In the current landscape of business and the workplace, cultivating a great workspace is imperative. Investing in a well-designed and functional workspace can help companies remain competitive with all the changes happening in how we work. However, embarking on such a transformative journey can be difficult without the proper project delivery method. When it comes to an office renovation, the type of project delivery method you decide on can make the process an exciting endeavour or a complicated stressor. This article will outline different project delivery methods and how each approach can alleviate the challenges of an office renovation.
What is project delivery, and why is choosing the suitable method important?
Construction project delivery methods influence how stakeholders collaborate during an office renovation’s planning, design, and construction stages. The standard stakeholders in an office renovation project are often an owner, a designer/architect, and a construction contractor. Although this is typical, it is not always the case, and the relationships between these parties might vary depending on the project delivery method.
What are the different types of project delivery methods?
The project delivery method of an office renovation establishes the relationship between the parties involved and when and how they will execute their commitments and responsibilities. Regarding workplace renovations, there are several project delivery techniques to consider. The following are four standard project delivery methods:
Design-bid-build (Split Process)
Design-Bid-Build or Split Process is the traditional project delivery method. This approach involves an interior design team and a general contractor working firsthand with the owner within two distinct contracts, divided into three phases involving several parties. The first phase is for the design team to collaborate with the client in developing the project’s design. Once completed, it is distributed to general contractors to provide a bid on the project. The owner then reviews the offers from the general contractors and chooses one to enter into a contract with. After signing the agreement, materials and equipment are ordered to commence the project’s build-out. This nonlinear process may entail retractive stages and change orders, resulting in time overruns.
- High level of transparency in cost
- A clear distinction between roles. Each party involved knows their role and responsibility in the project.
- Heavy involvement from the client side (the project owner)
- Increased risk for the owner as they may be subjected to change orders, delays, and additional costs because input on design is not offered until handover and construction begins.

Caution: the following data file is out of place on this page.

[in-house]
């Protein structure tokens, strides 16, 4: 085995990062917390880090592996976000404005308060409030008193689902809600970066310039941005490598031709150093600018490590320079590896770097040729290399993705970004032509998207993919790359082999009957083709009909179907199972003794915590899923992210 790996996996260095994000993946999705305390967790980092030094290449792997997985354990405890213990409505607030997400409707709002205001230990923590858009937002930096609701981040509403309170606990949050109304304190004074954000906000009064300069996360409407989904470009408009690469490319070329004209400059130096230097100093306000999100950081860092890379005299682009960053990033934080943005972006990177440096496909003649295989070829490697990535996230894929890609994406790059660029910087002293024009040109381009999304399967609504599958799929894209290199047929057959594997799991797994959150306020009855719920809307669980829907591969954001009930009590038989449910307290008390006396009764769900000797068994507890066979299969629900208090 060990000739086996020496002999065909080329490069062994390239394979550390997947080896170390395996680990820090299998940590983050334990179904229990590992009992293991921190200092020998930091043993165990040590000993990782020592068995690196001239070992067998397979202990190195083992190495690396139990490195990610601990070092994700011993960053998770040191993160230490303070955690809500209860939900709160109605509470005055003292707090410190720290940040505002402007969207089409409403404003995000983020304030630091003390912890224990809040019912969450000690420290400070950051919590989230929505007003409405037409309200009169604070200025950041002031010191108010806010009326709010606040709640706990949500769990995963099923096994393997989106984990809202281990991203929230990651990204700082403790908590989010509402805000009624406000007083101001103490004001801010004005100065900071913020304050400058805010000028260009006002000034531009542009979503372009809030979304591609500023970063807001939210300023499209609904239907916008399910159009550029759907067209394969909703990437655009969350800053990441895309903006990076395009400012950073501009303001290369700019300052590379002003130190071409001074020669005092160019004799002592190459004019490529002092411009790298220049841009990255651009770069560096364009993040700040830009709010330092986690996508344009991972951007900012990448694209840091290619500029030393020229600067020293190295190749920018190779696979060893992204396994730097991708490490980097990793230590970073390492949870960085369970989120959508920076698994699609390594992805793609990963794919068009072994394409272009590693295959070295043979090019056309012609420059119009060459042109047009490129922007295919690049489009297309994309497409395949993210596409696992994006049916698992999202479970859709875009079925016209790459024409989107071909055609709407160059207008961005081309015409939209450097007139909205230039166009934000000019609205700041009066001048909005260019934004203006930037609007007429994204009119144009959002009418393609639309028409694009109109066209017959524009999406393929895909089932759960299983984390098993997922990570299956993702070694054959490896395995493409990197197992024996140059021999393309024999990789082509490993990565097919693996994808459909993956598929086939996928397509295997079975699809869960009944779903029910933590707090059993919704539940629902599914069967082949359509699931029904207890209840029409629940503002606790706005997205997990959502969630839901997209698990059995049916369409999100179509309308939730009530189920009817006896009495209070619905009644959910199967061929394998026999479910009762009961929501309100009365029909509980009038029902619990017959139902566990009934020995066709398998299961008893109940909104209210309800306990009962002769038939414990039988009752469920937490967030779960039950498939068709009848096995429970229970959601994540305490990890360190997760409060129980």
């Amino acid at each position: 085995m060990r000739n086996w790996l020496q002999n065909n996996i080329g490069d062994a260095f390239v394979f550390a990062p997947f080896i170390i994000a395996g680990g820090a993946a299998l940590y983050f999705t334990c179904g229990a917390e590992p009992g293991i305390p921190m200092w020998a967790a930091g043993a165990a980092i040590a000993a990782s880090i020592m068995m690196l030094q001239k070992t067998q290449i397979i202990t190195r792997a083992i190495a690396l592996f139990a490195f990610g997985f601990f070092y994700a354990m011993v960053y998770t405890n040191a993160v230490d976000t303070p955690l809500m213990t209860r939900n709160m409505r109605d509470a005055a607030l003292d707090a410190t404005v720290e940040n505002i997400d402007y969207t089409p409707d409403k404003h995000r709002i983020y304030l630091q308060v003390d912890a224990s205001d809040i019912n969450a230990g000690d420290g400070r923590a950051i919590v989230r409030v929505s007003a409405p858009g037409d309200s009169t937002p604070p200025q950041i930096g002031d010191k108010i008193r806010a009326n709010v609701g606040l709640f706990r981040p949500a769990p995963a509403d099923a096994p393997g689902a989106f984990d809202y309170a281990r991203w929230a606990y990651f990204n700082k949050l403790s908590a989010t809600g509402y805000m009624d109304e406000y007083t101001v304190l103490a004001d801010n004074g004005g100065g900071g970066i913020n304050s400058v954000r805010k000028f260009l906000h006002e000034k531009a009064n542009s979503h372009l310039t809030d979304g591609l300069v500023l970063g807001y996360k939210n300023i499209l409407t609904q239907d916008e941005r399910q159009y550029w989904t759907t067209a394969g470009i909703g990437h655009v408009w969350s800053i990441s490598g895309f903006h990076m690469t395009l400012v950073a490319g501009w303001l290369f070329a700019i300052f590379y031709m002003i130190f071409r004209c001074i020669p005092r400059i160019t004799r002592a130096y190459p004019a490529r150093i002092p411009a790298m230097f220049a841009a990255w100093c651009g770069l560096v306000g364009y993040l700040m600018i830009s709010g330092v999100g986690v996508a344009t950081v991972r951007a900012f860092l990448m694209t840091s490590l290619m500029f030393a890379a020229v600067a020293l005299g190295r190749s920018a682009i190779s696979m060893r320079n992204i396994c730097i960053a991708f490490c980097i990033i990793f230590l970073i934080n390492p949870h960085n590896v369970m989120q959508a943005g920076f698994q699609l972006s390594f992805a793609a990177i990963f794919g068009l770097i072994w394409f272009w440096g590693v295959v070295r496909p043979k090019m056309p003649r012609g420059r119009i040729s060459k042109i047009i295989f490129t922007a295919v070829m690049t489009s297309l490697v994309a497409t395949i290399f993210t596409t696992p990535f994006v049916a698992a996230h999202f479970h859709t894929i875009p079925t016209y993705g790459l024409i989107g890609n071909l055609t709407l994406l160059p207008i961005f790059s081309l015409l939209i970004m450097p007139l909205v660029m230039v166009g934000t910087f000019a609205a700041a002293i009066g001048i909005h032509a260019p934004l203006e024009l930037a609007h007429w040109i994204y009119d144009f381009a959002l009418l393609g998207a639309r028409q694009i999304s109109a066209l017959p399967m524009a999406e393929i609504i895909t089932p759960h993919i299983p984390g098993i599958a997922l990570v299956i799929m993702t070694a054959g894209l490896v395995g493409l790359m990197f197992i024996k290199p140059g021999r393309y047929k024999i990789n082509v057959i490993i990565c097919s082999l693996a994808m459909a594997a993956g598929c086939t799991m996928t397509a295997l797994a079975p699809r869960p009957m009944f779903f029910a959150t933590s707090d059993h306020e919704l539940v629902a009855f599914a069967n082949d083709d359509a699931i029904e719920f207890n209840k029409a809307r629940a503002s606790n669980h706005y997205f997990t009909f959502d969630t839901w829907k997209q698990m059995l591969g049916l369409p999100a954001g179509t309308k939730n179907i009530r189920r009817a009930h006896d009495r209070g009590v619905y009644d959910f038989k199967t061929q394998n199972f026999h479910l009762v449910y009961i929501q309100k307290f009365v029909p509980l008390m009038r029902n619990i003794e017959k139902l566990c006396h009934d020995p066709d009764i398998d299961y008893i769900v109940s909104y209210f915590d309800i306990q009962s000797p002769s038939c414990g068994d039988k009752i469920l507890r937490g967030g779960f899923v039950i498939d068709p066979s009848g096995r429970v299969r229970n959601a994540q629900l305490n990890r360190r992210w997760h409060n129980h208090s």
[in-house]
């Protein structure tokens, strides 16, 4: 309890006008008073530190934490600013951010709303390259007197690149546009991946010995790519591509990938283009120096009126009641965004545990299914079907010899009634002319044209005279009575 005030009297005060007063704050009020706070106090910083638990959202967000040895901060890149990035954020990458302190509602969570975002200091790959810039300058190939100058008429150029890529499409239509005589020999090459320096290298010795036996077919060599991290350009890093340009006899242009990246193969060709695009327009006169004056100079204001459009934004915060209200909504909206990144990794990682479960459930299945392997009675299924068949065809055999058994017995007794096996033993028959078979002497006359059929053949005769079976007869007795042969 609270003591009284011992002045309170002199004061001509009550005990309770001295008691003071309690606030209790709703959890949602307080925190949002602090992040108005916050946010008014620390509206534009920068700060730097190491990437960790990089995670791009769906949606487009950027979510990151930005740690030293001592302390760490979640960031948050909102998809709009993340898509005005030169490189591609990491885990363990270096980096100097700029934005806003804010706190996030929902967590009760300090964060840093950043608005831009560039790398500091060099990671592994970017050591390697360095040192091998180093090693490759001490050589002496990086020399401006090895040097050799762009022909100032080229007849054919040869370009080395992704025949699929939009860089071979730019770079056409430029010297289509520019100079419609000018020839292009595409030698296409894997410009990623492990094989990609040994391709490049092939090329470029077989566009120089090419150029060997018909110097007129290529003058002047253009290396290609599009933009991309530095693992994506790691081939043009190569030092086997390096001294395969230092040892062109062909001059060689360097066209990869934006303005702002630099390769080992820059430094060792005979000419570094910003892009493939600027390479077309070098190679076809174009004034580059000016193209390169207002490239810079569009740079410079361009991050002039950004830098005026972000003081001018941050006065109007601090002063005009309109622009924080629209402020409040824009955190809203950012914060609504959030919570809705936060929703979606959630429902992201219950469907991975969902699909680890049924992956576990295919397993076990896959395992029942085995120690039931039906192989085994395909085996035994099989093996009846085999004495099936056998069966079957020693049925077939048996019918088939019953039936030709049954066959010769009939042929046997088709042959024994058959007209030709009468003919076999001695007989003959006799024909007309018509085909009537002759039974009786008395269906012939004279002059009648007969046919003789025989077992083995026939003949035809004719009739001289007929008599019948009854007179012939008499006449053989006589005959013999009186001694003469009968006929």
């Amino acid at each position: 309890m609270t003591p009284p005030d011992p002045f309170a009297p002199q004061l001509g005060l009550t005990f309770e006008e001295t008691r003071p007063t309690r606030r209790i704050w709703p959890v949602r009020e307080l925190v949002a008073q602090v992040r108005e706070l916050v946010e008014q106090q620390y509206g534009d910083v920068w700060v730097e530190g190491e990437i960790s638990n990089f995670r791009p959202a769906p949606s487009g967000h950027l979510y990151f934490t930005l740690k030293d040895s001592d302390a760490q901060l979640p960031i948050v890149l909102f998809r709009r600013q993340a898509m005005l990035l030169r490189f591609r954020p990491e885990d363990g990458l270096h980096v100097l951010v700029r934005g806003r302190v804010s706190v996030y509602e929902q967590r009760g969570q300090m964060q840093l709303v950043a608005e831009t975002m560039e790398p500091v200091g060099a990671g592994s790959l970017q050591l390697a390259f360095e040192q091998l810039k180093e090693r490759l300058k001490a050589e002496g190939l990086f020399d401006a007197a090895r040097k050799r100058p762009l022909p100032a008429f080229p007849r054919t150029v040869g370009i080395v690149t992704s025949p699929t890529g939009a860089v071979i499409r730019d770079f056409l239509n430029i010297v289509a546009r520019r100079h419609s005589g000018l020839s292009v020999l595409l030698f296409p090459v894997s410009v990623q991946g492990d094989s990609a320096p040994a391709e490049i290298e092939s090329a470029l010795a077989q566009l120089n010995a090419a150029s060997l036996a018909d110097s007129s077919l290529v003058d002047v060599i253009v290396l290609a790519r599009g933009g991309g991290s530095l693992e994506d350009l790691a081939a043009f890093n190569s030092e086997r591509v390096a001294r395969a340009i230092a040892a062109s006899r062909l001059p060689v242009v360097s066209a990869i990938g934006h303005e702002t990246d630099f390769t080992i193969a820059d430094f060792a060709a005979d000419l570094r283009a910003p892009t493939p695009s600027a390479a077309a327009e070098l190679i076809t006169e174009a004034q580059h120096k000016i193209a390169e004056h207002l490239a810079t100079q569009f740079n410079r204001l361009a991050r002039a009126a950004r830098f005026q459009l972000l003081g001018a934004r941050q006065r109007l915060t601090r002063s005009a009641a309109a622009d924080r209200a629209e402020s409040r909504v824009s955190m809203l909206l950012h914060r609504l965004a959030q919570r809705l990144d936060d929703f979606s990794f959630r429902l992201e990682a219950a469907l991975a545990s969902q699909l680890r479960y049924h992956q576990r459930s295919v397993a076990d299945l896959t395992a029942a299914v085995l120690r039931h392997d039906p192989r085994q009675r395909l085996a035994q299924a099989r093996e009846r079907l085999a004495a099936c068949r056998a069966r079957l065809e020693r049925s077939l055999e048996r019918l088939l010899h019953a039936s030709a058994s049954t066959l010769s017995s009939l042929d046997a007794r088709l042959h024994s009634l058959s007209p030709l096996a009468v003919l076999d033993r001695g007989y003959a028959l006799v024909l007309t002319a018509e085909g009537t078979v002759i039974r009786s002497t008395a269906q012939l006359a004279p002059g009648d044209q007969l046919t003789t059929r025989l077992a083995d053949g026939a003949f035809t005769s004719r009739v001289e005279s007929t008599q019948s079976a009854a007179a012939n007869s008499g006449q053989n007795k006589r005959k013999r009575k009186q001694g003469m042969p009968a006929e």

Design-build is an integrated process that “integrates people, systems, business structures and practices
into a process that collaboratively harnesses the talents and insights of all participants to optimize project results”. The project is led by one company from start to finish and collaboratively harnesses the talents and insights of all involved parties to optimize project results and maximize efficiency throughout all phases. Both the designer and the builder present a cohesive face because they operate under the same contract and roof. Communication is streamlined because all stakeholders work closely together, resulting in fewer change orders and more cost savings.
- Cost efficiency due to progressive budgeting. Reduce the risk of cost overruns.
- Higher level of accountability because the design and project delivery are handled by the same company.
- Better collaboration between all project partners and a streamlined form of communication.
- A high level of trust is needed from the client.
- Emerging project delivery method, so it is unfamiliar to some.
Construction Management-at-Risk (CMAR)
The CMAR method is similar to the Design-Bid-Build process, except the owner engages a construction manager to oversee the project before the design is finalized and construction begins. The construction manager acts as a project manager and takes on the role of a representative or advisor, managing all project elements from design through completion.
The owner hires the project manager to be a third-party overseer to look out for their best interests based on their experience. They recognize where money and time may be saved and how to make the project more efficient. The project manager calculates and presents a guaranteed maximum price (GMP) to the owner for approval. The construction manager bears the risk in this method because if the project is completed and exceeds the budgeted amount, the construction manager must pay the overruns; however, if the project is done for less, the owner will compensate the construction manager.